Preservation carpentry is a craft that employs traditional and time-honored techniques in carpentry to faithfully reproduce and repair woodwork in historical homes, explains Kenny Herold of Minnesota. Often used to help restore pre-20th-century homes with historical registry compliance looking over their shoulder, restoration carpenters must be masters of a variety of techniques and methods.
“You may be working for days, just methodically removing layers and layers of paint from the original wood trim,” says Kenny Herold. “Or you might be milling every piece of floorboard by hand to ensure that it’s completely historically accurate. It really depends on the project.” The carpenter says that’s one of the things he loves about specializing in preservation carpentry. It’s always a new challenge.
Kenny Herold of Minnesota Discusses Specializing in Preservation Carpentry
All carpenters are craftsmen, but restoration carpenters aren’t merely builders–they’re problem solvers, master rebuilders, and artists. You have to be able to read the “ghost marks” of a home to be a good restoration carpenter. Ghost marks are the traces of original structures that linger even after decades of remodeling and adulteration. You have to become an expert in traditional and historical building preferences and styles.
There are specific degrees and training courses you can take to become a certified preservation carpenter, although formal training isn’t always necessary. “You do have to at least apprentice with someone to really learn what you’re doing though,” says Kenny Herold of Minnesota. “Otherwise you could really cause more damage to the home than good.”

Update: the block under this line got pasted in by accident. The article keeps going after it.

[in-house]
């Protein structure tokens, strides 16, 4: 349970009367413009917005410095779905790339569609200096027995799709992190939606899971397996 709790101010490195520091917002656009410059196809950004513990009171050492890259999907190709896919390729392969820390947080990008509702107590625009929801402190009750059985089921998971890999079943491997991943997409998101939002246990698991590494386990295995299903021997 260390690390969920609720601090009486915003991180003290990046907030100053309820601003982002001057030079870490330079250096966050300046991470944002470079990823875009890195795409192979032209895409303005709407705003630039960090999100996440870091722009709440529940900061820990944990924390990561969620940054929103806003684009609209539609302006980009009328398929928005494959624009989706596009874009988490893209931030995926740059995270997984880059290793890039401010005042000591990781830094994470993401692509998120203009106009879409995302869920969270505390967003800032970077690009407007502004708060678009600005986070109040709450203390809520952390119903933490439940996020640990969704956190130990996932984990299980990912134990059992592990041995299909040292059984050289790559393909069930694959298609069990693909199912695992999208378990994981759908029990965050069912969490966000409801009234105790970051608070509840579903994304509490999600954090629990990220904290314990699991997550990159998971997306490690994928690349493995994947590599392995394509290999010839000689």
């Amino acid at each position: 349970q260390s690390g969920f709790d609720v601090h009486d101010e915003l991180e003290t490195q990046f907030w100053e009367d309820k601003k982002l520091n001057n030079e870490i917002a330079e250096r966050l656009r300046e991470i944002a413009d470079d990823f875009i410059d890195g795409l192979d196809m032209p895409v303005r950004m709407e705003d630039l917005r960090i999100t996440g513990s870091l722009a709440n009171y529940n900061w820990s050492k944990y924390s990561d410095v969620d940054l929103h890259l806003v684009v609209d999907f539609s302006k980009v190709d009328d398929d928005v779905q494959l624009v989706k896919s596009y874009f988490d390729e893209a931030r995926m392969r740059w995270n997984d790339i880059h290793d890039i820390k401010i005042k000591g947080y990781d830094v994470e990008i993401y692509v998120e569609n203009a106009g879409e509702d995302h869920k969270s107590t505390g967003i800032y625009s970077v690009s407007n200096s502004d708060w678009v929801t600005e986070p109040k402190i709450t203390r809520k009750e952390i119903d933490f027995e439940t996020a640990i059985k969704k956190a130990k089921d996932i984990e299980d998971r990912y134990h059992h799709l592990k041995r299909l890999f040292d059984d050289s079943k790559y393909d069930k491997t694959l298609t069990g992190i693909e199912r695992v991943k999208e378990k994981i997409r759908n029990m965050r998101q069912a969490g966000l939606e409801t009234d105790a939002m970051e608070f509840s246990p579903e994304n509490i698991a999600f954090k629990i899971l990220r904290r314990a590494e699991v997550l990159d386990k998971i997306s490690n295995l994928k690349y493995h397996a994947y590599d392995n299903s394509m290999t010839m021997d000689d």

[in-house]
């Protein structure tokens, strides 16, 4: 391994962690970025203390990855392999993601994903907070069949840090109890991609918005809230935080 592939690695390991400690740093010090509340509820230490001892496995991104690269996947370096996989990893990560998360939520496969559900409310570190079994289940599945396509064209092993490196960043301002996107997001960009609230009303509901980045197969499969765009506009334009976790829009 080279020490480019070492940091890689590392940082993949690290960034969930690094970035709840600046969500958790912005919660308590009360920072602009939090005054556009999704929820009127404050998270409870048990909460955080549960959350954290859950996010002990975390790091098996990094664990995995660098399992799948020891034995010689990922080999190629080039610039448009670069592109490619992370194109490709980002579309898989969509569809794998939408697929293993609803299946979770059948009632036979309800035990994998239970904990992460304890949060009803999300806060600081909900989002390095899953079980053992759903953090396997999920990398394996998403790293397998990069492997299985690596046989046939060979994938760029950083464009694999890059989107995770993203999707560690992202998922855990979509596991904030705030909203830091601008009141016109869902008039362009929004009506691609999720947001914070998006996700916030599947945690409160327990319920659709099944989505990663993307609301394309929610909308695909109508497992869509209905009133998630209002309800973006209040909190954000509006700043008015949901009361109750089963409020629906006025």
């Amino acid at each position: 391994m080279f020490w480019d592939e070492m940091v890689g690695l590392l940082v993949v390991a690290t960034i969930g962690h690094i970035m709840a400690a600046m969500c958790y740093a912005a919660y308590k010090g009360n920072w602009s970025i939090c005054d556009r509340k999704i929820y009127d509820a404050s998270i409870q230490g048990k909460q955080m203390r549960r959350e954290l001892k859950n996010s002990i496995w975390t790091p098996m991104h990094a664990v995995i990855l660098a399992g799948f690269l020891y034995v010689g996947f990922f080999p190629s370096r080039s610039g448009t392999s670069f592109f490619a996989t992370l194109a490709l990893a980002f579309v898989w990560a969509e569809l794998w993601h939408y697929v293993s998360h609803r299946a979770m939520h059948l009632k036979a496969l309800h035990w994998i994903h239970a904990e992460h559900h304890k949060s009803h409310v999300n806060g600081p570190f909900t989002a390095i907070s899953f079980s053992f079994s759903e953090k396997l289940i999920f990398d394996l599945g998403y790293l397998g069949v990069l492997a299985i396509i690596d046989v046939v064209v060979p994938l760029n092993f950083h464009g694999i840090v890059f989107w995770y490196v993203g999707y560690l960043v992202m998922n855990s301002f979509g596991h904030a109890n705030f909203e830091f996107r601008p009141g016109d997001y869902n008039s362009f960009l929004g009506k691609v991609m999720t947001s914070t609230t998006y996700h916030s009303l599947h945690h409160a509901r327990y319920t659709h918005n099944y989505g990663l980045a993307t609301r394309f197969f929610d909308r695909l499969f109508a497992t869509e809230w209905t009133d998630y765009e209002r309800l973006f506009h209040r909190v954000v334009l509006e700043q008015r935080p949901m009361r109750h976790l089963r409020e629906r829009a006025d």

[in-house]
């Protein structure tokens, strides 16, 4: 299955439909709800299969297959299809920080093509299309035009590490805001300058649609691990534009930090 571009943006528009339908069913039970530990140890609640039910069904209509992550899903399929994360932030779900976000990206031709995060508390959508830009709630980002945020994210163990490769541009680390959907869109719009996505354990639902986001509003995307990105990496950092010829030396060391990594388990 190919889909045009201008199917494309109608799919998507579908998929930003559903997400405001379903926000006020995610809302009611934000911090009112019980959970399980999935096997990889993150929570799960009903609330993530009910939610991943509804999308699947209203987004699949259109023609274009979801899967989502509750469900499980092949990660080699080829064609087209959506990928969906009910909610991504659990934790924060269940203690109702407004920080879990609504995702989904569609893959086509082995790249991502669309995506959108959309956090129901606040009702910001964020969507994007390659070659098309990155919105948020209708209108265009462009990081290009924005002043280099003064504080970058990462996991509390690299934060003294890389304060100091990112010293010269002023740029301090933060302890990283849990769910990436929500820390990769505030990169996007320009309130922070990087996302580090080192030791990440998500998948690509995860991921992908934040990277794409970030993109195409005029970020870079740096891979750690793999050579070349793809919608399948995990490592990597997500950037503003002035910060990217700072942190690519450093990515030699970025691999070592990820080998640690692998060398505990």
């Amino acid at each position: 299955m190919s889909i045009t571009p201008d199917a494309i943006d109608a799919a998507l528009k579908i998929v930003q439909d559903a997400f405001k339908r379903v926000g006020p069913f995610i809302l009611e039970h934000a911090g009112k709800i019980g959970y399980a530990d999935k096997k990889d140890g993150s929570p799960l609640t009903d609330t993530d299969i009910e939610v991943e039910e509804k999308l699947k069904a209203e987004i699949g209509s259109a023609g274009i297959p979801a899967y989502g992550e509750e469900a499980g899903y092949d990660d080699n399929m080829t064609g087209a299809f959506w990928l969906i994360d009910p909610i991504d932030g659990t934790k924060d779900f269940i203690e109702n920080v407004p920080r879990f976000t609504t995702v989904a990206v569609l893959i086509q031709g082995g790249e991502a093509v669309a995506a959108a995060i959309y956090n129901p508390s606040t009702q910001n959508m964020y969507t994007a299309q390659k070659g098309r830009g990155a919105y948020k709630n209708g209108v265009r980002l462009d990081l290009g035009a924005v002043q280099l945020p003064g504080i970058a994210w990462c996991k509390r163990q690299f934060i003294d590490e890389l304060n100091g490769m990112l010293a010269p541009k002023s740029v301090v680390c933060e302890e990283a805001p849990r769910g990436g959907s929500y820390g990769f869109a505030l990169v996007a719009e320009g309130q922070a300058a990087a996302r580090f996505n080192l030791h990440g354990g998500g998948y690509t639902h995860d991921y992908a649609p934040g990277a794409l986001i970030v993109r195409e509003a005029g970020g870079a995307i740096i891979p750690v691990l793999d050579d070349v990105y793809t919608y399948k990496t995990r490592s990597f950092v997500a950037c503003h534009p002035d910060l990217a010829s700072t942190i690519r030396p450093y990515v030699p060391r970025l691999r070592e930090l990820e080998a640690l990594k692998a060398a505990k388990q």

The tools that Kenny uses vary depending on the project. Sometimes he does have to resort to old-school tech like chisels and planes, but–more often–he uses modern tools to get the job done. It’s much faster, and makes a cleaner line, he says. But when a project is particularly ornate or delicate, modern tools can be overpowered.
The types of projects that Kenny Herold of Minnesota takes on vary wildly from job to job. And each one represents its own puzzle or challenge. But some of the more common services offered by Kenny and other preservation carpenters include:
- Restoring historic windows to make them more energy-efficient without damaging the detailing
- Restoring, repairing, or replacing ornate molding and millwork
- Shoring up a historic home’s structural integrity discreetly and attractively
- Replicating wood finishes
- Modernizing historic buildings to bring them up to code for habitability, energy efficiency, and accessibility
- Dismantling and reassembling historic barns, homes, and other buildings
Historic Homes versus Vintage Homes
Sometimes you have to number every brick in a shed and then identically reconstruct it twelve feet over to meet new zoning laws, and sometimes you can be a little more creative, says Kenny Herold. It all depends on whether or not a home is part of a true historical registry.
While some homes may be very old indeed, they aren’t always considered “historical”. This means that owners can make as many changes as they like and don’t necessarily have to stick to completely historically accurate methods.
Homes that have been registered or belong to a historical society of some kind are a whole other ball game, though. Some of these homes require museum-quality materials and methods like cut nails and hand-glazed windows.
“But that’s what I love about it,” says Kenny Herold of Minnesota. “No matter who you’re working with you’re breathing new life back into these beautiful old homes. Being responsible for that is why I’m a carpenter.”